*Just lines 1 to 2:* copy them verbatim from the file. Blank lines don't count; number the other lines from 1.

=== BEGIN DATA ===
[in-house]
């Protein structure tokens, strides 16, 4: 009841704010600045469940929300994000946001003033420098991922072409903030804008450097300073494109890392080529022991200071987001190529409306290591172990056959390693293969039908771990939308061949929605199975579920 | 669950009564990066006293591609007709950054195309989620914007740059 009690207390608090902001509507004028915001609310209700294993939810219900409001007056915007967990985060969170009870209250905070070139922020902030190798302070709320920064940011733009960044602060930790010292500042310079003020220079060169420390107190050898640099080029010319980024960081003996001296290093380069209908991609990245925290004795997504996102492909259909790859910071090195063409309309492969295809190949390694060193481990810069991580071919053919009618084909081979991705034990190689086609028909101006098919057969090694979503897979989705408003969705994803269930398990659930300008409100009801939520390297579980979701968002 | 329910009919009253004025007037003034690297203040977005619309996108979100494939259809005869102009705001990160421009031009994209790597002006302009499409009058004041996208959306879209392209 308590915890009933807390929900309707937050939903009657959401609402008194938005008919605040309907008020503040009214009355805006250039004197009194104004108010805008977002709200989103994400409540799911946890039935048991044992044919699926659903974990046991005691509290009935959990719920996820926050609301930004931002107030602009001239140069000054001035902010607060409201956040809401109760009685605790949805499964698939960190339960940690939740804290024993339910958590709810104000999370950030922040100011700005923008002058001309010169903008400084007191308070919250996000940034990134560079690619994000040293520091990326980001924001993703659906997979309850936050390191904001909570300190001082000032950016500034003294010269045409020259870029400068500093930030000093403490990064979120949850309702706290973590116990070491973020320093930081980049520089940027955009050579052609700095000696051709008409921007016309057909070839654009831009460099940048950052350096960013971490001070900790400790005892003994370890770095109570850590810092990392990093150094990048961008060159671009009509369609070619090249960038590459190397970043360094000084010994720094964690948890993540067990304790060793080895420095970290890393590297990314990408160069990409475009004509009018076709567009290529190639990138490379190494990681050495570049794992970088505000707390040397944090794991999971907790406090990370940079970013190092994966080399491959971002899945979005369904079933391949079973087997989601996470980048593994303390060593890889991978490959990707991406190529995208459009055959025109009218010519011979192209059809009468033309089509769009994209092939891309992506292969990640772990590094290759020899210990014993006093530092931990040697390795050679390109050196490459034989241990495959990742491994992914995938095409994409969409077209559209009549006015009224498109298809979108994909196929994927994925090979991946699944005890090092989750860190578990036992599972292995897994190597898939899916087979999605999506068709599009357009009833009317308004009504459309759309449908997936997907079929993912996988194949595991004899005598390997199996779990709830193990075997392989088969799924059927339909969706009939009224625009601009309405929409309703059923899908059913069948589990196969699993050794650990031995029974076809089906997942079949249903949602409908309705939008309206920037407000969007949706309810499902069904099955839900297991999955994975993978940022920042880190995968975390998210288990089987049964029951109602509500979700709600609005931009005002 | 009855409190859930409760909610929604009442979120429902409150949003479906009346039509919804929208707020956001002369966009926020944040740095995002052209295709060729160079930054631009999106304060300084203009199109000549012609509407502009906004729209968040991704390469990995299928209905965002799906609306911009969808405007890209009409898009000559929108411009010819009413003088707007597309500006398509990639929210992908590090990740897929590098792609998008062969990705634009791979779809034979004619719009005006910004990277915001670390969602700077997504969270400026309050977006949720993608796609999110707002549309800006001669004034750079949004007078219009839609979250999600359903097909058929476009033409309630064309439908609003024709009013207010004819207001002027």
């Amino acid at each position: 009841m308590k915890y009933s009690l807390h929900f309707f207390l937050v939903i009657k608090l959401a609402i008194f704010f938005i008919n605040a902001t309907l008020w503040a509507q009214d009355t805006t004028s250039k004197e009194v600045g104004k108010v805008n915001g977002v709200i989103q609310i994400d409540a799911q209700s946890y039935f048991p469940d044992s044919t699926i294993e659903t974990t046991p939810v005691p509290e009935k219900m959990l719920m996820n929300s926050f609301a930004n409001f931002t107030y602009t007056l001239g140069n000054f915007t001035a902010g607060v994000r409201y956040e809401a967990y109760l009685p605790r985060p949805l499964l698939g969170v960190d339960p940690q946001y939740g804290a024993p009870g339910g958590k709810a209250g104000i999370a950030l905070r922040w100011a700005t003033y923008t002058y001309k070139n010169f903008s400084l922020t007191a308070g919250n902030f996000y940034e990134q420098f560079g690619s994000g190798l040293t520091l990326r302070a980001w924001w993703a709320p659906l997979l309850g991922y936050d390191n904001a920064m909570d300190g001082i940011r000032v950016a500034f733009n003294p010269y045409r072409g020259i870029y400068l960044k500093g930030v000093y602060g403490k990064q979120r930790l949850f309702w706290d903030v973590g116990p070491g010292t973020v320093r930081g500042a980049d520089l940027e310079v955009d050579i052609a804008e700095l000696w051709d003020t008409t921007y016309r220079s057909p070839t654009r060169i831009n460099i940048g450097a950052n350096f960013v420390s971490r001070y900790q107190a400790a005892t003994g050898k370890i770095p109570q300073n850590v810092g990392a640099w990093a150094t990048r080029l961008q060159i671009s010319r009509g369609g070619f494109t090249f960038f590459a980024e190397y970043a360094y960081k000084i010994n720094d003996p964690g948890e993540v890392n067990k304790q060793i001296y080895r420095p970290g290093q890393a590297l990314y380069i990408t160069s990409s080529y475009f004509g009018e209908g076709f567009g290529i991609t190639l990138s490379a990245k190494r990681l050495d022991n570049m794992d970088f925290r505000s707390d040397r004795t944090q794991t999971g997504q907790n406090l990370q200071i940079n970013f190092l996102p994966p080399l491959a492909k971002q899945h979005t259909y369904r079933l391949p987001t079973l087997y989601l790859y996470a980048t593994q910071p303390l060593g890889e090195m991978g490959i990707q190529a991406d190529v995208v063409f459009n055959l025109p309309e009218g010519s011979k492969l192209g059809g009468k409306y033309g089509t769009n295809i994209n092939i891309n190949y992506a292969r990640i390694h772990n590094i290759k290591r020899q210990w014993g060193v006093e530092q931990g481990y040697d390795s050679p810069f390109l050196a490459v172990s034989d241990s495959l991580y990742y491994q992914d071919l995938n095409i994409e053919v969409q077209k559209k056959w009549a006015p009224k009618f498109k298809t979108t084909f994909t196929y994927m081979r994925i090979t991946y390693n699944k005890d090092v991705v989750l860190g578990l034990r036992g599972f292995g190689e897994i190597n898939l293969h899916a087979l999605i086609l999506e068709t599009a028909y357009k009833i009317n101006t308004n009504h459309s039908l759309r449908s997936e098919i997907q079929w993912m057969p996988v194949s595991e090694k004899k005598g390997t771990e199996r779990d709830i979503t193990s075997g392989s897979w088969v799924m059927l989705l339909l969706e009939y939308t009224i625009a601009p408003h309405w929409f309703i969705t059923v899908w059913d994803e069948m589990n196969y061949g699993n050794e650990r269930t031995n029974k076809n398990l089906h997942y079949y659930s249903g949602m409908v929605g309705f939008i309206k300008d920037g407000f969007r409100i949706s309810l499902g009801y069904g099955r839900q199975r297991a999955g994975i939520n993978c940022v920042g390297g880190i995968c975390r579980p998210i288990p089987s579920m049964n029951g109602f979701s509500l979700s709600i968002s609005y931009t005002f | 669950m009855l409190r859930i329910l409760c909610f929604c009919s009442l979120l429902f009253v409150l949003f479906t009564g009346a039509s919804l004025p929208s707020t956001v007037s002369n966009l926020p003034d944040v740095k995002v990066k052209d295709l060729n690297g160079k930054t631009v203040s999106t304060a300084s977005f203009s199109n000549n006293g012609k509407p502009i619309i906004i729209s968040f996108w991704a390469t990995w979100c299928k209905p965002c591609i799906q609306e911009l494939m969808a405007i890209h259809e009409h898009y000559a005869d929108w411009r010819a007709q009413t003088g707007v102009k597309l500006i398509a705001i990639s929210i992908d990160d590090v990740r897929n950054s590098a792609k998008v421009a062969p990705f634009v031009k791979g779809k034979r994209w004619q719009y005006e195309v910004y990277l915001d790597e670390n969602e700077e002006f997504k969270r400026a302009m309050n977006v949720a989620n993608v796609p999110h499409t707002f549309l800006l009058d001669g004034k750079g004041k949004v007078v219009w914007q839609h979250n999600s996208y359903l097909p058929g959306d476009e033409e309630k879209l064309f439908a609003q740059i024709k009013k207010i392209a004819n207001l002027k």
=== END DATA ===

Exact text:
[in-house]
């Protein structure tokens, strides 16, 4: 009841704010600045469940929300994000946001003033420098991922072409903030804008450097300073494109890392080529022991200071987001190529409306290591172990056959390693293969039908771990939308061949929605199975579920 | 669950009564990066006293591609007709950054195309989620914007740059 009690207390608090902001509507004028915001609310209700294993939810219900409001007056915007967990985060969170009870209250905070070139922020902030190798302070709320920064940011733009960044602060930790010292500042310079003020220079060169420390107190050898640099080029010319980024960081003996001296290093380069209908991609990245925290004795997504996102492909259909790859910071090195063409309309492969295809190949390694060193481990810069991580071919053919009618084909081979991705034990190689086609028909101006098919057969090694979503897979989705408003969705994803269930398990659930300008409100009801939520390297579980979701968002 | 329910009919009253004025007037003034690297203040977005619309996108979100494939259809005869102009705001990160421009031009994209790597002006302009499409009058004041996208959306879209392209 308590915890009933807390929900309707937050939903009657959401609402008194938005008919605040309907008020503040009214009355805006250039004197009194104004108010805008977002709200989103994400409540799911946890039935048991044992044919699926659903974990046991005691509290009935959990719920996820926050609301930004931002107030602009001239140069000054001035902010607060409201956040809401109760009685605790949805499964698939960190339960940690939740804290024993339910958590709810104000999370950030922040100011700005923008002058001309010169903008400084007191308070919250996000940034990134560079690619994000040293520091990326980001924001993703659906997979309850936050390191904001909570300190001082000032950016500034003294010269045409020259870029400068500093930030000093403490990064979120949850309702706290973590116990070491973020320093930081980049520089940027955009050579052609700095000696051709008409921007016309057909070839654009831009460099940048950052350096960013971490001070900790400790005892003994370890770095109570850590810092990392990093150094990048961008060159671009009509369609070619090249960038590459190397970043360094000084010994720094964690948890993540067990304790060793080895420095970290890393590297990314990408160069990409475009004509009018076709567009290529190639990138490379190494990681050495570049794992970088505000707390040397944090794991999971907790406090990370940079970013190092994966080399491959971002899945979005369904079933391949079973087997989601996470980048593994303390060593890889991978490959990707991406190529995208459009055959025109009218010519011979192209059809009468033309089509769009994209092939891309992506292969990640772990590094290759020899210990014993006093530092931990040697390795050679390109050196490459034989241990495959990742491994992914995938095409994409969409077209559209009549006015009224498109298809979108994909196929994927994925090979991946699944005890090092989750860190578990036992599972292995897994190597898939899916087979999605999506068709599009357009009833009317308004009504459309759309449908997936997907079929993912996988194949595991004899005598390997199996779990709830193990075997392989088969799924059927339909969706009939009224625009601009309405929409309703059923899908059913069948589990196969699993050794650990031995029974076809089906997942079949249903949602409908309705939008309206920037407000969007949706309810499902069904099955839900297991999955994975993978940022920042880190995968975390998210288990089987049964029951109602509500979700709600609005931009005002 | 009855409190859930409760909610929604009442979120429902409150949003479906009346039509919804929208707020956001002369966009926020944040740095995002052209295709060729160079930054631009999106304060300084203009199109000549012609509407502009906004729209968040991704390469990995299928209905965002799906609306911009969808405007890209009409898009000559929108411009010819009413003088707007597309500006398509990639929210992908590090990740897929590098792609998008062969990705634009791979779809034979004619719009005006910004990277915001670390969602700077997504969270400026309050977006949720993608796609999110707002549309800006001669004034750079949004007078219009839609979250999600359903097909058929476009033409309630064309439908609003024709009013207010004819207001002027």